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In the ongoing effort to support our local, county, and state partners, IEMA will provide information and specifics to coordinate current information:

  • Presidential Disaster Declaration for St. Clair County in Illinois for flooding for 2022
  • Presidential Disaster Declaration for Cook County in Illinois for severe weather in June/July 2023
  • The State of Illinois Disaster Proclamation for the Asylum Seekers in Illinois

Press Releases

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April is Hazardous Materials Safety Month

Press Release - Wednesday, April 12, 2023

Springfield - Hazardous materials are incredibly dangerous, but the Illinois Emergency Management Agency (IEMA) remains vigilant in tracking all HAZMAT incidents in Illinois.

"The IEMA Hazardous Materials Unit constantly monitors reports of releases or spills," explained IEMA Director Alicia Tate-Nadeau. "In addition, IEMA partners with the Illinois Fire Service
Institute (ISFI) in offering guidance and hazardous materials training ( to all businesses and organizations in Illinois."

IEMA also works with Local Emergency Planning Committees (LEPCs), first responders, and emergency managers to inform the public about hazardous materials located at over 8,600 active Tier II chemical facilities throughout Illinois.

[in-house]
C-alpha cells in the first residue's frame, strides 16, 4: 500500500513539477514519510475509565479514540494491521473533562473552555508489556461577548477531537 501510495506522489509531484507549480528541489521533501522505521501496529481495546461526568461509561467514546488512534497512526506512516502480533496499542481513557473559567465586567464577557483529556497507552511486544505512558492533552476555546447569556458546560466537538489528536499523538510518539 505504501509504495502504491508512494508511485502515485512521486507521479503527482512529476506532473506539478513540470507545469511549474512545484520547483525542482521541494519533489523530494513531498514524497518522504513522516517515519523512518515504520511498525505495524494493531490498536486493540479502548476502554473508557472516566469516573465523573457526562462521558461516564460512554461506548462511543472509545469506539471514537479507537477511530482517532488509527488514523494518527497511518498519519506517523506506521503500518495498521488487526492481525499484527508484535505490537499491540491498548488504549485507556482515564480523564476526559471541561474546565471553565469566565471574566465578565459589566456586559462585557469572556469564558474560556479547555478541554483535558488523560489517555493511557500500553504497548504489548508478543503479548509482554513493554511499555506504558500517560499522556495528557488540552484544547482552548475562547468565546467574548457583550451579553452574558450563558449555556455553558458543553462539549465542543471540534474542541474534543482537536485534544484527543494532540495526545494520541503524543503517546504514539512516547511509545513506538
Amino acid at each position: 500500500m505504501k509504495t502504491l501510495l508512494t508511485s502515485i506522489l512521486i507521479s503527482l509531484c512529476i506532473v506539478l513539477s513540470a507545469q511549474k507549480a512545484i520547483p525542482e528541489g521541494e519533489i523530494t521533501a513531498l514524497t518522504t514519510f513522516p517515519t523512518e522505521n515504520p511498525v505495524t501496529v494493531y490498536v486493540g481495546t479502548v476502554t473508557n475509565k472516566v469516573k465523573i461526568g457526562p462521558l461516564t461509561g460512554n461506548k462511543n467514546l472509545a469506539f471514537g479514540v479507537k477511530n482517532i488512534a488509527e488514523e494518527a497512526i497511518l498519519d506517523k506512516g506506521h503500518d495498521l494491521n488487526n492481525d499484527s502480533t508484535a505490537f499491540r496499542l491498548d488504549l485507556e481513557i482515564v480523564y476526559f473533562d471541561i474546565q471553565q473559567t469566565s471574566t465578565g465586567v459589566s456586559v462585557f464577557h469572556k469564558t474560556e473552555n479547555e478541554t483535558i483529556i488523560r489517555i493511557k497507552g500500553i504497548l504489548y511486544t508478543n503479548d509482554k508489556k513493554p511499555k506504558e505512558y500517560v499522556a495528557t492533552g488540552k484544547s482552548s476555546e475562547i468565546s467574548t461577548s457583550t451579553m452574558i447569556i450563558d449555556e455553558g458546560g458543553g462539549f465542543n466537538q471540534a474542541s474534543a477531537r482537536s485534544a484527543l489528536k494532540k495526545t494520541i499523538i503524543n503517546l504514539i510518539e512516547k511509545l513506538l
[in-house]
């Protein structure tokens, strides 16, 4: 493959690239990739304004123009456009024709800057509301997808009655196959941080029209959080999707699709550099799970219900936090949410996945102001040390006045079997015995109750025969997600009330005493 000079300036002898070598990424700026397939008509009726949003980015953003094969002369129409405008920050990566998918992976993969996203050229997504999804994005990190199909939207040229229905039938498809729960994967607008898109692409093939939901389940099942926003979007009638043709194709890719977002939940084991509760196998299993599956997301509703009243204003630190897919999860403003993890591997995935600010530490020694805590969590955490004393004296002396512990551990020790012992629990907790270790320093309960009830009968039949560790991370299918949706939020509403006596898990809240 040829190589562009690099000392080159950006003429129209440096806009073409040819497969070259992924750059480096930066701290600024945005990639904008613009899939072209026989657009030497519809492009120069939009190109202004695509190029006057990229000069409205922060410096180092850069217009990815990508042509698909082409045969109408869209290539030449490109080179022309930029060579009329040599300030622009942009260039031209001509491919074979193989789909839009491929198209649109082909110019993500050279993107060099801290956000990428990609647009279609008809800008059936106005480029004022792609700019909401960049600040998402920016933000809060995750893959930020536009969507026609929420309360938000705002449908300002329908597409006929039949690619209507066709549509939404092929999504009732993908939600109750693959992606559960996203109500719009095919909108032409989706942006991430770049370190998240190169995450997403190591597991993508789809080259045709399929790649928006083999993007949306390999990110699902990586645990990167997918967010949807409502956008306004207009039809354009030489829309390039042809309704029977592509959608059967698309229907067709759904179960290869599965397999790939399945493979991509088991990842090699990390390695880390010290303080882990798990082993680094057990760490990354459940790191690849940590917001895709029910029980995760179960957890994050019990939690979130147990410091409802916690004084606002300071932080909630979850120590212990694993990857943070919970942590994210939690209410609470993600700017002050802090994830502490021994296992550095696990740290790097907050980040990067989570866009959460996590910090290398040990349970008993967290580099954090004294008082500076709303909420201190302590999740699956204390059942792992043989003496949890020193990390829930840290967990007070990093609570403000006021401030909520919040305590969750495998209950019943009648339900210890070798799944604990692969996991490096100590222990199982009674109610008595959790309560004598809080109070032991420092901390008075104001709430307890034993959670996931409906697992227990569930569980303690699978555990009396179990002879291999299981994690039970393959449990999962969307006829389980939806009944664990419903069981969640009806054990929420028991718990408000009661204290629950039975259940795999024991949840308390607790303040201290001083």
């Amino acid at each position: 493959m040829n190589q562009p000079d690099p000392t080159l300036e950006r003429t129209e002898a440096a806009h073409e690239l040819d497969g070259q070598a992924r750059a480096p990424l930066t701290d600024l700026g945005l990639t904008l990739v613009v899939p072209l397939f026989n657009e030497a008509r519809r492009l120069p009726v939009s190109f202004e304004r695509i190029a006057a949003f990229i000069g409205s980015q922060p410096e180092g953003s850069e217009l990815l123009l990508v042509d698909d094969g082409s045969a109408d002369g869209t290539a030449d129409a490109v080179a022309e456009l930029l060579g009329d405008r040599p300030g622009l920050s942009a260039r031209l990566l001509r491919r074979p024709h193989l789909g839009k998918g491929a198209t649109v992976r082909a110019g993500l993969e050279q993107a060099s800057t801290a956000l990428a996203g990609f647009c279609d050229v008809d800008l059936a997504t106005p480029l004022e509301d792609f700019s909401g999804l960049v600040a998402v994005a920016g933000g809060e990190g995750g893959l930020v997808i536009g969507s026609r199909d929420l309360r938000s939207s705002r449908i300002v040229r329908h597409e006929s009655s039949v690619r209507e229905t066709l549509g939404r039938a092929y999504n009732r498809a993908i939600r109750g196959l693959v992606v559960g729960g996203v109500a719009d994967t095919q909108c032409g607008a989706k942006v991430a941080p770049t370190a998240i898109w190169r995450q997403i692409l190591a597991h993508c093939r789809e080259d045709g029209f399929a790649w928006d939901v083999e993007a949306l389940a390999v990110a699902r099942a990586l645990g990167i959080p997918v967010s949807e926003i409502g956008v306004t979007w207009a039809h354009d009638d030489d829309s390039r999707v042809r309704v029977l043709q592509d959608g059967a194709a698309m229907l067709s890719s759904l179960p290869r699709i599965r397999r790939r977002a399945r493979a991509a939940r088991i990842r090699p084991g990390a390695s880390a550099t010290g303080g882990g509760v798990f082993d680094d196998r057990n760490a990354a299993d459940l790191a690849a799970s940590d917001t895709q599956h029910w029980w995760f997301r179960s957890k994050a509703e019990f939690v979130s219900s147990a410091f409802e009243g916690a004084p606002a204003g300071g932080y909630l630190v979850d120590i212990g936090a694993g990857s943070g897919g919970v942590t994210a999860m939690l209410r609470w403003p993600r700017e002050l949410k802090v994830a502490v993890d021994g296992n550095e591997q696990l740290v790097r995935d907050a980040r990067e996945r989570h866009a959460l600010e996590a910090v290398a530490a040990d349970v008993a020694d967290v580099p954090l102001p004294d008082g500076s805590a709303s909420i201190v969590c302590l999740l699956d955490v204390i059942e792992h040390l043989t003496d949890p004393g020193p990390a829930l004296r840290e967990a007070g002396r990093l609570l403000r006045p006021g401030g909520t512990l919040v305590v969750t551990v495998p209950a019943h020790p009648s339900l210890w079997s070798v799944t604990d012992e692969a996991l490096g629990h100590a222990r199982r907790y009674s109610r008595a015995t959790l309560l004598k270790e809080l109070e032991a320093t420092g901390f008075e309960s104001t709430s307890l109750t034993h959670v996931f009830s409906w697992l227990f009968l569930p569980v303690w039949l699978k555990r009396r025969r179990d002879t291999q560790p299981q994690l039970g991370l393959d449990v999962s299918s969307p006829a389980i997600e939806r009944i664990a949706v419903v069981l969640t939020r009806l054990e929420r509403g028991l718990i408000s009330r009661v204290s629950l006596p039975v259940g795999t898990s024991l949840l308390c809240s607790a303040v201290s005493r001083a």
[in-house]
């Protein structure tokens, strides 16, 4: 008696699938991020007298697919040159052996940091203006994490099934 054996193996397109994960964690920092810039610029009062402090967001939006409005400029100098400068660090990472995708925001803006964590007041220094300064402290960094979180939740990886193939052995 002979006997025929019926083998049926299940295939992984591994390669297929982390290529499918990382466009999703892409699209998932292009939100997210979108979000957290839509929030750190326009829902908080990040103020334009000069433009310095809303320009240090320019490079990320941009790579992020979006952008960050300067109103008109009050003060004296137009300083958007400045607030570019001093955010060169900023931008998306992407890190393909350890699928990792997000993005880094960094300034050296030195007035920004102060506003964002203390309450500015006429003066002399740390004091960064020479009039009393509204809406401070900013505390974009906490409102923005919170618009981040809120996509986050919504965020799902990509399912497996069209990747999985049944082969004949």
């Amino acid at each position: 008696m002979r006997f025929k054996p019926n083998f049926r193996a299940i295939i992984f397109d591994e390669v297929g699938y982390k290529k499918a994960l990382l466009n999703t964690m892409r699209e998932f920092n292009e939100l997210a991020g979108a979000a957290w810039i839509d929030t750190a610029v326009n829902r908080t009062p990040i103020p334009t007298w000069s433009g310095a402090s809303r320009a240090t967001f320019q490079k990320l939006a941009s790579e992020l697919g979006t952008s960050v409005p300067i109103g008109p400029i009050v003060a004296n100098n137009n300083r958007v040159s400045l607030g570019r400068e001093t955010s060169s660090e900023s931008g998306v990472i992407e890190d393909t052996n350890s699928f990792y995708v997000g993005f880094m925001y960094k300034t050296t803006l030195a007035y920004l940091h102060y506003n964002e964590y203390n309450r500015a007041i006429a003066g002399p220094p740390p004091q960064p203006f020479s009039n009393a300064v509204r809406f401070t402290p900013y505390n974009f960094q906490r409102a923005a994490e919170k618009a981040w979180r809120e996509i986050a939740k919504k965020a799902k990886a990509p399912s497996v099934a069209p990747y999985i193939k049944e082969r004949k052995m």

"Chemicals are used every day, from detergents to fuel to medicines to food preservatives," said Tate-Nadeau. "We have thousands of entities across the state that produce and store these chemicals and that's the reason we prepare for potential chemical releases."

Below are some tips on how to properly handle household chemicals from the Federal Emergency Management Agency (FEMA) and the U.S. Fire Administration (USFA):
  • Follow the instructions on the label for use and storage.
  • Don't mix products. This can cause deadly gases or a fire.
  • Store products in their original containers.
  • Store anything that can catch on fire away from your home.
  • Only fill portable gasoline containers outdoors. Make sure to place the container on the ground before you fill it.
  • Never store materials that can cause a fire in the sun or near an open flame or heat source.
  • Store hazardous materials out of the reach of children and pets.
  • Use safety locks and guardrails on shelves and cabinets when you store materials. This will prevent them from falling or tipping.
  • Wear gloves or goggles when you use these materials.

To track chemical spills and releases in Illinois, visit IEMA's Hazardous Materials Incident Reports database:
Illinois Emergency Management Agency (IEMA):

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